Colleagues and I have just published a new article in the journal, Global Health Action.
It is titled Strengthening expertise for health technology assessment and priority-setting in Africa.
As the article explains, “The focus on priority-setting is in response to the urgent need to ensure scarce resources are used effectively in support of Universal Health Coverage, and the scant literature discussing how technical economic evaluations should be integrated into highly political and complex priority-setting processes. Researchers’ roles in developing capacity in these areas are highlighted because few African governments have technology assessment units that can take responsibility for driving formal priority-setting processes.”
One of the key reasons for weak public health systems is poor leadership.
It is urgent to up-skill aspirant leaders if countries want to achieve universal health coverage.
Here are some tips on how to do this in a way that is sensitive to the needs of workplaces:
Doherty J, Gilson L. 2015. Workplace-based learning for health systems leaders. London: RESYST Consortium.
Here is the link for a blog post that has just been published on Oxfam’s Global Health Check – it summarises the recommendations of the paper in my previous post.
Doherty J. 2015. Achieving universal health coverage in Africa: is there a role for formal for-profit providers? Global Health Check. Available at: http://www.globalhealthcheck.org/?p=1841
Doherty J. 2015. Achieving universal health coverage in East and Southern Africa: what role for for-profit providers? Paper presented as part of Panel Session T03P13: Private sector and universal health coverage – examining evidence and deconstructing rhetoric. DOI: 10.13140/RG.2.1.1993.9682. The International Conference on Public Policy, Università Cattolica del Sacro Cuore, Milan, Italy, 1-4 July 2015.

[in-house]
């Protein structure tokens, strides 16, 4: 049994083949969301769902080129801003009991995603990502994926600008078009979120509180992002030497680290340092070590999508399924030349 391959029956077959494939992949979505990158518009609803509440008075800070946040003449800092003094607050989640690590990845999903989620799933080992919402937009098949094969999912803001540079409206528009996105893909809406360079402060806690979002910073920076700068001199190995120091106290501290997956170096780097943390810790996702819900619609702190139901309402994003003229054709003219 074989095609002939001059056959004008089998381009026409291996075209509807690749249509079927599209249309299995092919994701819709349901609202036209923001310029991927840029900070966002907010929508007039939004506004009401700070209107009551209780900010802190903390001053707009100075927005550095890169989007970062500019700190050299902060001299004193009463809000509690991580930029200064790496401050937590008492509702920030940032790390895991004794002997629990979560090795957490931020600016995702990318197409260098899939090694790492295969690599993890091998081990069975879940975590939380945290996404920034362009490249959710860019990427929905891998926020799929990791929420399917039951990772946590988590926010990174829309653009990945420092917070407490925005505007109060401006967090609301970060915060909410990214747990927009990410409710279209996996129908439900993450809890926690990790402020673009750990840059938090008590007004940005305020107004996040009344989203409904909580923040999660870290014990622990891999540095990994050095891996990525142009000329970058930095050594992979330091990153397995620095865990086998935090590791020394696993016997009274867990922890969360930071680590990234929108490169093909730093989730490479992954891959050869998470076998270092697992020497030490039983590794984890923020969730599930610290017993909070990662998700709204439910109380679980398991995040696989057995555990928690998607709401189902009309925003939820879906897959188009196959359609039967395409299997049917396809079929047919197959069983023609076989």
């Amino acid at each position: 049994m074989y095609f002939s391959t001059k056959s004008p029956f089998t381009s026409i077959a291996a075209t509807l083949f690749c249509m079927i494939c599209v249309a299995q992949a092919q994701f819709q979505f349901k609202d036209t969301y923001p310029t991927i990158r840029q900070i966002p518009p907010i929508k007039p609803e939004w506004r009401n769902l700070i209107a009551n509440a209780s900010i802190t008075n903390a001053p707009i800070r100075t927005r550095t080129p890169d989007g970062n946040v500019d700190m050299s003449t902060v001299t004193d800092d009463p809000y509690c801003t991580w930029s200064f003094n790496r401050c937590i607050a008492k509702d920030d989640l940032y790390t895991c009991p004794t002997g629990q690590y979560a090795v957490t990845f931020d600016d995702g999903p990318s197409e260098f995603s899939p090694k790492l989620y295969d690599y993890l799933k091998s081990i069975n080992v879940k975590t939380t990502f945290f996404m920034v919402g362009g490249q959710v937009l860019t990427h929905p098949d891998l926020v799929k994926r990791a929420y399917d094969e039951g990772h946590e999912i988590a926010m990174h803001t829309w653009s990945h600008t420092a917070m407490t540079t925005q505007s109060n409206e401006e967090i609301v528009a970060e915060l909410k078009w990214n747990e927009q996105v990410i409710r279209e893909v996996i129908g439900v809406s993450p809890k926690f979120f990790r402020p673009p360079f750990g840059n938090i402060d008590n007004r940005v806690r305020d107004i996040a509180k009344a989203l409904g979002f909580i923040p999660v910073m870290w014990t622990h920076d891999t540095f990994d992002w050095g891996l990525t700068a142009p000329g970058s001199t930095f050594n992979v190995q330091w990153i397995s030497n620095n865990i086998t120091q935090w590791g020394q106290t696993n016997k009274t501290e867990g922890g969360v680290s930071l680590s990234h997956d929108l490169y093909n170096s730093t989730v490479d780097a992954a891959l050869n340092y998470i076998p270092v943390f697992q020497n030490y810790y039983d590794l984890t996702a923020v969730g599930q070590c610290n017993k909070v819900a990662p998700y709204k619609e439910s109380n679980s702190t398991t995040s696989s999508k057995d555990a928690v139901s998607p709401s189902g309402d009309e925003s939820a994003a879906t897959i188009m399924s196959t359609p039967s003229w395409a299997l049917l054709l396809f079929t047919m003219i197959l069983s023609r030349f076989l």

This paper cautions that regulatory frameworks governing the behaviour of the for-profit private health sector in Africa are weak.
These frameworks need to be strengthened before promoting the growth of the for-profit private health sector.
This is because, if poorly regulated, the behaviour of the for-profit health sector can lead to health system distortions that undermine progress towards universal access to affordable, quality health care.
More detail on legislation in the region can be found in:
Doherty J. 2015. Regulating the for-profit private health sector: lessons from East and Southern Africa. Health Policy and Planning; 30(3); i93-i102. doi: 10.1093/heapol/czu111.
Some new country UHC assessments have been added to the website of the Global Network on Health Equity (GNHE).
- Hong Kong
- South Africa
I’ve posted the link here because I am the editor of the series.
If anyone missed this in an earlier blog, I’ve posted a preliminary assessment of South Africa’s progress towards universal health coverage here.
The purpose of the assessment is to use what data are available to analyse the extent to which South Africans are enjoying financial protection against the costs of using health care services, and accessing the services they need.
Tax-based financing is increasingly recognised as one of the better ways to finance universal health coverage.
But how feasible is it for low- and middle-income countries to increase tax revenue, and how likely is it that the public health sector will benefit from additional revenue? In other words, how easy is it to increase the fiscal space for health?
I have contributed to a study by the research consortium RESYST which explores some of these issues, using Kenya, Lagos State (in Nigeria) and South Africa as case studies.
See here for documents from this study.